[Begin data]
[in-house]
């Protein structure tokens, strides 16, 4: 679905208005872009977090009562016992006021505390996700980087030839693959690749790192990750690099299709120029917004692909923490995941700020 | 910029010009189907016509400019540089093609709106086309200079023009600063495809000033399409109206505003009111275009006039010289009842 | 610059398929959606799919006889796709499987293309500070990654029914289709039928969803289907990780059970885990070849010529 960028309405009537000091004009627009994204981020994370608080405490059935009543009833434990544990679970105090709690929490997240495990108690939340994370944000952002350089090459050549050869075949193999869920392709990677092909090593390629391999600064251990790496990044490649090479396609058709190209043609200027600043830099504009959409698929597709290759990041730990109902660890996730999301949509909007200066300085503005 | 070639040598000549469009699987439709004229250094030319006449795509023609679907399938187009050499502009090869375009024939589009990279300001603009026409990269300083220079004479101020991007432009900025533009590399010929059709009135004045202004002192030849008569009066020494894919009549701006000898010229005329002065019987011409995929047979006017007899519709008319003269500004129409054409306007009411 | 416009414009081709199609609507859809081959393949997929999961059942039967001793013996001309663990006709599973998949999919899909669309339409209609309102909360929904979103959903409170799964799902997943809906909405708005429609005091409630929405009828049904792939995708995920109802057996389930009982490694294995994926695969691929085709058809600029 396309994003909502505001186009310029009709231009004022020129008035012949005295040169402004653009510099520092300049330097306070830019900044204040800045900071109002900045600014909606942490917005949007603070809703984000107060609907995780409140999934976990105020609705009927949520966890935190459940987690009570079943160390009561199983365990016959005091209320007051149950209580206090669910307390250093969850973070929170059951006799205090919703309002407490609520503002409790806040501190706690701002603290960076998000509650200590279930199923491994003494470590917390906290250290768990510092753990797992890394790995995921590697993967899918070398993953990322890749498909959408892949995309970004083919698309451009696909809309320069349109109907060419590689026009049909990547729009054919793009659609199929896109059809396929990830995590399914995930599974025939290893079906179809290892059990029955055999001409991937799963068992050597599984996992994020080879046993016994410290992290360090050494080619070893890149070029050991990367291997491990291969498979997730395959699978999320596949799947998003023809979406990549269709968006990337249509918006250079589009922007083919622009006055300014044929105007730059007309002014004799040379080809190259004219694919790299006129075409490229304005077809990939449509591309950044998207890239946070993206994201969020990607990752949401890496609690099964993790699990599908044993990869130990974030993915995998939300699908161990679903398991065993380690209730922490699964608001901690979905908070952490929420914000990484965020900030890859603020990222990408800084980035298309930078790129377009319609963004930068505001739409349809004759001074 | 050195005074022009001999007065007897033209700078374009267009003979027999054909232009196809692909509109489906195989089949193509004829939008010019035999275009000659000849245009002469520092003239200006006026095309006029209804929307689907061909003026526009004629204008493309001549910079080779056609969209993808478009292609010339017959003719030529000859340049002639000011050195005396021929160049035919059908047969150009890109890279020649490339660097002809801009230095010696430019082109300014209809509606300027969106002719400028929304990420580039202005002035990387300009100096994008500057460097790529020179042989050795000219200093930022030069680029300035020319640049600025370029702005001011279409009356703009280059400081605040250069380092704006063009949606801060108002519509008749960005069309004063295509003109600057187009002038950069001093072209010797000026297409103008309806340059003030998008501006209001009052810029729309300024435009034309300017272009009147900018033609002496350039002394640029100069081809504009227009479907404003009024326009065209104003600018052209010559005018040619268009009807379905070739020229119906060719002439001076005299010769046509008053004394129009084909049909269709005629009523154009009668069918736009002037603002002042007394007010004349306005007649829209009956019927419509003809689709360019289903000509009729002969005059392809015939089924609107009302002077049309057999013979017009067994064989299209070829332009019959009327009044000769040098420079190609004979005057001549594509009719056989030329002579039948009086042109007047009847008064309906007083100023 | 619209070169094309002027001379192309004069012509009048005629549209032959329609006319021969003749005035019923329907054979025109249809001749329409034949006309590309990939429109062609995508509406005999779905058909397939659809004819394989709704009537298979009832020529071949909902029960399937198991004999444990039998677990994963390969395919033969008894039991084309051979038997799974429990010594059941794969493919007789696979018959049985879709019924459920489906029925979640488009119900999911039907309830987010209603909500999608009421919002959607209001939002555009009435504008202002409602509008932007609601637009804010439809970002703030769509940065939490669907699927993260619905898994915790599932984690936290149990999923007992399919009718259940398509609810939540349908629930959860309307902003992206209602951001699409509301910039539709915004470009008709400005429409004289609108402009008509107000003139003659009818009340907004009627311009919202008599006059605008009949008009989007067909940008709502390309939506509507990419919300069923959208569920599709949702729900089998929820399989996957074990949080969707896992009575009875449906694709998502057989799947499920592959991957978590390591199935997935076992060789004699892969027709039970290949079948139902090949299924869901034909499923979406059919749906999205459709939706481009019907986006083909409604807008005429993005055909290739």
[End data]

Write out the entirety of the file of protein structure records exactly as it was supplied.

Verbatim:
[in-house]
């Protein structure tokens, strides 16, 4: 679905208005872009977090009562016992006021505390996700980087030839693959690749790192990750690099299709120029917004692909923490995941700020 | 910029010009189907016509400019540089093609709106086309200079023009600063495809000033399409109206505003009111275009006039010289009842 | 610059398929959606799919006889796709499987293309500070990654029914289709039928969803289907990780059970885990070849010529 960028309405009537000091004009627009994204981020994370608080405490059935009543009833434990544990679970105090709690929490997240495990108690939340994370944000952002350089090459050549050869075949193999869920392709990677092909090593390629391999600064251990790496990044490649090479396609058709190209043609200027600043830099504009959409698929597709290759990041730990109902660890996730999301949509909007200066300085503005 | 070639040598000549469009699987439709004229250094030319006449795509023609679907399938187009050499502009090869375009024939589009990279300001603009026409990269300083220079004479101020991007432009900025533009590399010929059709009135004045202004002192030849008569009066020494894919009549701006000898010229005329002065019987011409995929047979006017007899519709008319003269500004129409054409306007009411 | 416009414009081709199609609507859809081959393949997929999961059942039967001793013996001309663990006709599973998949999919899909669309339409209609309102909360929904979103959903409170799964799902997943809906909405708005429609005091409630929405009828049904792939995708995920109802057996389930009982490694294995994926695969691929085709058809600029 396309994003909502505001186009310029009709231009004022020129008035012949005295040169402004653009510099520092300049330097306070830019900044204040800045900071109002900045600014909606942490917005949007603070809703984000107060609907995780409140999934976990105020609705009927949520966890935190459940987690009570079943160390009561199983365990016959005091209320007051149950209580206090669910307390250093969850973070929170059951006799205090919703309002407490609520503002409790806040501190706690701002603290960076998000509650200590279930199923491994003494470590917390906290250290768990510092753990797992890394790995995921590697993967899918070398993953990322890749498909959408892949995309970004083919698309451009696909809309320069349109109907060419590689026009049909990547729009054919793009659609199929896109059809396929990830995590399914995930599974025939290893079906179809290892059990029955055999001409991937799963068992050597599984996992994020080879046993016994410290992290360090050494080619070893890149070029050991990367291997491990291969498979997730395959699978999320596949799947998003023809979406990549269709968006990337249509918006250079589009922007083919622009006055300014044929105007730059007309002014004799040379080809190259004219694919790299006129075409490229304005077809990939449509591309950044998207890239946070993206994201969020990607990752949401890496609690099964993790699990599908044993990869130990974030993915995998939300699908161990679903398991065993380690209730922490699964608001901690979905908070952490929420914000990484965020900030890859603020990222990408800084980035298309930078790129377009319609963004930068505001739409349809004759001074 | 050195005074022009001999007065007897033209700078374009267009003979027999054909232009196809692909509109489906195989089949193509004829939008010019035999275009000659000849245009002469520092003239200006006026095309006029209804929307689907061909003026526009004629204008493309001549910079080779056609969209993808478009292609010339017959003719030529000859340049002639000011050195005396021929160049035919059908047969150009890109890279020649490339660097002809801009230095010696430019082109300014209809509606300027969106002719400028929304990420580039202005002035990387300009100096994008500057460097790529020179042989050795000219200093930022030069680029300035020319640049600025370029702005001011279409009356703009280059400081605040250069380092704006063009949606801060108002519509008749960005069309004063295509003109600057187009002038950069001093072209010797000026297409103008309806340059003030998008501006209001009052810029729309300024435009034309300017272009009147900018033609002496350039002394640029100069081809504009227009479907404003009024326009065209104003600018052209010559005018040619268009009807379905070739020229119906060719002439001076005299010769046509008053004394129009084909049909269709005629009523154009009668069918736009002037603002002042007394007010004349306005007649829209009956019927419509003809689709360019289903000509009729002969005059392809015939089924609107009302002077049309057999013979017009067994064989299209070829332009019959009327009044000769040098420079190609004979005057001549594509009719056989030329002579039948009086042109007047009847008064309906007083100023 | 619209070169094309002027001379192309004069012509009048005629549209032959329609006319021969003749005035019923329907054979025109249809001749329409034949006309590309990939429109062609995508509406005999779905058909397939659809004819394989709704009537298979009832020529071949909902029960399937198991004999444990039998677990994963390969395919033969008894039991084309051979038997799974429990010594059941794969493919007789696979018959049985879709019924459920489906029925979640488009119900999911039907309830987010209603909500999608009421919002959607209001939002555009009435504008202002409602509008932007609601637009804010439809970002703030769509940065939490669907699927993260619905898994915790599932984690936290149990999923007992399919009718259940398509609810939540349908629930959860309307902003992206209602951001699409509301910039539709915004470009008709400005429409004289609108402009008509107000003139003659009818009340907004009627311009919202008599006059605008009949008009989007067909940008709502390309939506509507990419919300069923959208569920599709949702729900089998929820399989996957074990949080969707896992009575009875449906694709998502057989799947499920592959991957978590390591199935997935076992060789004699892969027709039970290949079948139902090949299924869901034909499923979406059919749906999205459709939706481009019907986006083909409604807008005429993005055909290739």